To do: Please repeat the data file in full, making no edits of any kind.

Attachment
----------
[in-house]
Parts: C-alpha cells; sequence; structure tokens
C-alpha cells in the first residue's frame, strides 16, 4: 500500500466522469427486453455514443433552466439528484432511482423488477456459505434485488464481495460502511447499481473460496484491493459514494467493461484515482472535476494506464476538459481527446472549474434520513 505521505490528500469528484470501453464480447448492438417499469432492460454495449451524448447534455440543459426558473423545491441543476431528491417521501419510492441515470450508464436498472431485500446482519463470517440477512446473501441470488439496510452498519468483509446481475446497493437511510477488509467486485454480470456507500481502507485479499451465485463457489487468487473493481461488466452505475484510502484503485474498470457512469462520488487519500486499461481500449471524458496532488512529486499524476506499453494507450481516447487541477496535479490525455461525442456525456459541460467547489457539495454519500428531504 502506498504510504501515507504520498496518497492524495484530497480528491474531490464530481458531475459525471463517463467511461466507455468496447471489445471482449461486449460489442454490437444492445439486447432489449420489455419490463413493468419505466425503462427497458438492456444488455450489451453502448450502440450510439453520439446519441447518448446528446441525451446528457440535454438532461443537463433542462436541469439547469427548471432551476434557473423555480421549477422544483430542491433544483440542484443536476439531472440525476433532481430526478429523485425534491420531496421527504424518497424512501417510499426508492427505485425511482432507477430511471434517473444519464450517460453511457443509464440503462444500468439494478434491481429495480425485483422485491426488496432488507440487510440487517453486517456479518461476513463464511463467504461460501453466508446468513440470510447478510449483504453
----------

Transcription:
[in-house]
Parts: C-alpha cells; sequence; structure tokens
C-alpha cells in the first residue's frame, strides 16, 4: 500500500466522469427486453455514443433552466439528484432511482423488477456459505434485488464481495460502511447499481473460496484491493459514494467493461484515482472535476494506464476538459481527446472549474434520513 505521505490528500469528484470501453464480447448492438417499469432492460454495449451524448447534455440543459426558473423545491441543476431528491417521501419510492441515470450508464436498472431485500446482519463470517440477512446473501441470488439496510452498519468483509446481475446497493437511510477488509467486485454480470456507500481502507485479499451465485463457489487468487473493481461488466452505475484510502484503485474498470457512469462520488487519500486499461481500449471524458496532488512529486499524476506499453494507450481516447487541477496535479490525455461525442456525456459541460467547489457539495454519500428531504 502506498504510504501515507504520498496518497492524495484530497480528491474531490464530481458531475459525471463517463467511461466507455468496447471489445471482449461486449460489442454490437444492445439486447432489449420489455419490463413493468419505466425503462427497458438492456444488455450489451453502448450502440450510439453520439446519441447518448446528446441525451446528457440535454438532461443537463433542462436541469439547469427548471432551476434557473423555480421549477422544483430542491433544483440542484443536476439531472440525476433532481430526478429523485425534491420531496421527504424518497424512501417510499426508492427505485425511482432507477430511471434517473444519464450517460453511457443509464440503462444500468439494478434491481429495480425485483422485491426488496432488507440487510440487517453486517456479518461476513463464511463467504461460501453466508446468513440470510447478510449483504453